Mobility Jump Starts Manufacturing Business Transformation

Ryan Spurr

Follow Ryan Spurr over the coming weeks as we introduce specific use cases empowered by mobility solutions and discuss the associated business outcomes contributing to transformation in engineering, production, warehousing, logistics, transportation, and field service.

For as long as I can recall, mobile devices found on the manufacturing floor have been limited to the lucky few—management—and primarily focused on smart phone technology. Over the last year, I’ve had the privilege of holding conversations with manufacturing leaders across America. In that time, it has become evident—perhaps more so than any time before—manufacturing leaders are changing their position and flocking to the business outcomes that warrant mobility investment. With deeper analysis, this should come as no surprise.

A Sign of Things to Come

Mobility hardware, software, services, and accessories have been heavily evaluated in other industries with great success. As an example, tablets exceeding pace of growth in discrete and process-based manufacturing—surpassing security, business continuity, disaster recovery, and other traditional infrastructures.

The industry is struggling to attract and retain talent, leaving 2 million out of 3.5 million open manufacturing jobs unfilled. Next-generation business systems, including enterprise resource planning (ERP), manufacturing execution systems (MES), supervisory control and data acquisition (SCADA), and learning management systems (LMS) are now being built natively atop of mobile devices and software as a service (SaaS) to ensure a superior user experience, quick time to value, integration of information, and access from anywhere is realized. If that were not enough, 44% of manufacturing companies “view disruption as existential threat,” creating a natural confluence around mobility platforms and acting as a practical vehicle for any manufacturer to start their digital business transformation.

Transformative Approach

People remain one of the most important components to successful manufacturing, and with that comes the challenge of attracting, retaining, and educating. In a high-employment economy with a shortage of skilled workers, both technology and knowledge management solutions are key to hiring workers and ramping them to productivity. Now add the challenge of regulation, safety, skills and certifications, pace of change, and communicating to the most diverse workplace ever. All this requires new business applications, transformative approaches to the way business is conducted, and consumption by employees via devices of their choosing.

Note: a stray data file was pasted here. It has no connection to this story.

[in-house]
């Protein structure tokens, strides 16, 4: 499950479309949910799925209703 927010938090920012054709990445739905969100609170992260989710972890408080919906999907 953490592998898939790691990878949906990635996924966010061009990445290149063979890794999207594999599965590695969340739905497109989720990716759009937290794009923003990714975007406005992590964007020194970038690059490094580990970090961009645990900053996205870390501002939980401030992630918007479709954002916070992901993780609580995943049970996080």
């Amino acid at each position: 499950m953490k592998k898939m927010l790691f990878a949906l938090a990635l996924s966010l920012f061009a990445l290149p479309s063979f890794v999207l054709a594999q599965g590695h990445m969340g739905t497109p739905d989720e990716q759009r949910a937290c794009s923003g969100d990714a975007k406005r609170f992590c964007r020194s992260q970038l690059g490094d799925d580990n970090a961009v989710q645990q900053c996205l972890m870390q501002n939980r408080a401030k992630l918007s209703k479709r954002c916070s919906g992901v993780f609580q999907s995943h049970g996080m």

Equipment, the other critical component in manufacturing, is also key to how companies—in concert with employees—improve throughput, reduce costs, enhance quality, and deliver on customer demand. With a diverse mix of legacy, homegrown, and cutting-edge technology operating factories, these devices must be properly operated, serviced, and monitored to ensure maximum performance 24 × 7. In fact, these devices have become so critical to the modernization of manufacturing, that downtime of any single machine often contributes to lost productivity and production delays. Mobility plays a larger role in terms of how the workforce supports, monitors, and services equipment to maximize operational excellence.

Mobility Drives Productivity

Not only have internal and external business forces changed how business gets done, but so has the technology. In the past, user interface devices served a single or limited set of functions—modern mobility solutions have evolved far beyond that narrow scope, growing into an all-encompassing toolset that drives workforce productivity from every angle. The factory mobility of today can scan, run applications, deliver training, track skills and certifications, communicate via cellular, VOIP systems, replace push-to-talk solutions, and much more. Most importantly, mobile devices, along with the right mix of business software, are significantly impacting key manufacturing KPIs—such as OEE improvement—eliminating waste, reducing overall work cost, improving knowledge capture, streamlining workflows, and onboarding employees faster at reduced cost levels. If you don’t have a formalized strategy around mobility, Industry 4.0, or other business transformation initiatives, you should seriously consider the productivity possible by identifying and issuing the right-fitting mobility solution to your direct labor and support employees. Don’t be disrupted and left behind—now is the time to start transforming the way your company manufactures.

Ryan Spurr is the Director of Manufacturing Strategy at Connection with 20+ years of experience in manufacturing, information technology, and portfolio leadership. He leads the Connection Manufacturing Practice, go-to-market strategy, client engagement, and advisory services focusing on operational technology (OT) and information technology that make manufacturers more digitally excellent.